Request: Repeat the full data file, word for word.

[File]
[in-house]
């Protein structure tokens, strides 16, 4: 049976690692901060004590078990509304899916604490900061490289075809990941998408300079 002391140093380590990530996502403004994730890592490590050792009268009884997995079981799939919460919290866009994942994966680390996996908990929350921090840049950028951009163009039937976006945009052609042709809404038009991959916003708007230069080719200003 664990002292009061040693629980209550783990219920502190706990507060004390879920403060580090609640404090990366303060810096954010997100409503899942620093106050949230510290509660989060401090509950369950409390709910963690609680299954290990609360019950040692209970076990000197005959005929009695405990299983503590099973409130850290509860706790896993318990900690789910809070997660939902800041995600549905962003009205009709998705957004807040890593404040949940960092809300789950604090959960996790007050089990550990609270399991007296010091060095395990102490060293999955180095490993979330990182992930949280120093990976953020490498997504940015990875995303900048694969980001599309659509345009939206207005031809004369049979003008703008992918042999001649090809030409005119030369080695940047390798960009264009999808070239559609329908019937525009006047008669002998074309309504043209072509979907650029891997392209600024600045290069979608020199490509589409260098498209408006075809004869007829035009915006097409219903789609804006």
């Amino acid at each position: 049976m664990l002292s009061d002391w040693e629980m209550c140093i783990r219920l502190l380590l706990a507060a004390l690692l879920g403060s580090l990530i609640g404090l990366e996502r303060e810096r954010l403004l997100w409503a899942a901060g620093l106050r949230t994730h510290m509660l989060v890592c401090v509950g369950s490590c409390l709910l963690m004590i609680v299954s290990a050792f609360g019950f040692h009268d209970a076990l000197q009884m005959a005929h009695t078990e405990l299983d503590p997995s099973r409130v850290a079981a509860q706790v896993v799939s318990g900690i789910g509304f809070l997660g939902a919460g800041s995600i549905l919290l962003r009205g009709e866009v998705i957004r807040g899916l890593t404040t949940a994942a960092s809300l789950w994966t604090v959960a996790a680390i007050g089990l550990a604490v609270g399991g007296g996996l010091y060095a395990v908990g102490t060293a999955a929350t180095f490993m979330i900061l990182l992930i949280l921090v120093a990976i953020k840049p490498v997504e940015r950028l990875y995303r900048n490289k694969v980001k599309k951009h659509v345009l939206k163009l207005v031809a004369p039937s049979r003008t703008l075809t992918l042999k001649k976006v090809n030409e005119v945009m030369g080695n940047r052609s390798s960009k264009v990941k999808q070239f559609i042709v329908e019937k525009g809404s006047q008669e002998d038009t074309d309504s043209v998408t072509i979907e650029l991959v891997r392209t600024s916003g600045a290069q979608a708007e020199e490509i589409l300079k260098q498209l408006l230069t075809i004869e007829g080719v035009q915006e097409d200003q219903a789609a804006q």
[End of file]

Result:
[in-house]
């Protein structure tokens, strides 16, 4: 049976690692901060004590078990509304899916604490900061490289075809990941998408300079 002391140093380590990530996502403004994730890592490590050792009268009884997995079981799939919460919290866009994942994966680390996996908990929350921090840049950028951009163009039937976006945009052609042709809404038009991959916003708007230069080719200003 664990002292009061040693629980209550783990219920502190706990507060004390879920403060580090609640404090990366303060810096954010997100409503899942620093106050949230510290509660989060401090509950369950409390709910963690609680299954290990609360019950040692209970076990000197005959005929009695405990299983503590099973409130850290509860706790896993318990900690789910809070997660939902800041995600549905962003009205009709998705957004807040890593404040949940960092809300789950604090959960996790007050089990550990609270399991007296010091060095395990102490060293999955180095490993979330990182992930949280120093990976953020490498997504940015990875995303900048694969980001599309659509345009939206207005031809004369049979003008703008992918042999001649090809030409005119030369080695940047390798960009264009999808070239559609329908019937525009006047008669002998074309309504043209072509979907650029891997392209600024600045290069979608020199490509589409260098498209408006075809004869007829035009915006097409219903789609804006």
């Amino acid at each position: 049976m664990l002292s009061d002391w040693e629980m209550c140093i783990r219920l502190l380590l706990a507060a004390l690692l879920g403060s580090l990530i609640g404090l990366e996502r303060e810096r954010l403004l997100w409503a899942a901060g620093l106050r949230t994730h510290m509660l989060v890592c401090v509950g369950s490590c409390l709910l963690m004590i609680v299954s290990a050792f609360g019950f040692h009268d209970a076990l000197q009884m005959a005929h009695t078990e405990l299983d503590p997995s099973r409130v850290a079981a509860q706790v896993v799939s318990g900690i789910g509304f809070l997660g939902a919460g800041s995600i549905l919290l962003r009205g009709e866009v998705i957004r807040g899916l890593t404040t949940a994942a960092s809300l789950w994966t604090v959960a996790a680390i007050g089990l550990a604490v609270g399991g007296g996996l010091y060095a395990v908990g102490t060293a999955a929350t180095f490993m979330i900061l990182l992930i949280l921090v120093a990976i953020k840049p490498v997504e940015r950028l990875y995303r900048n490289k694969v980001k599309k951009h659509v345009l939206k163009l207005v031809a004369p039937s049979r003008t703008l075809t992918l042999k001649k976006v090809n030409e005119v945009m030369g080695n940047r052609s390798s960009k264009v990941k999808q070239f559609i042709v329908e019937k525009g809404s006047q008669e002998d038009t074309d309504s043209v998408t072509i979907e650029l991959v891997r392209t600024s916003g600045a290069q979608a708007e020199e490509i589409l300079k260098q498209l408006l230069t075809i004869e007829g080719v035009q915006e097409d200003q219903a789609a804006q």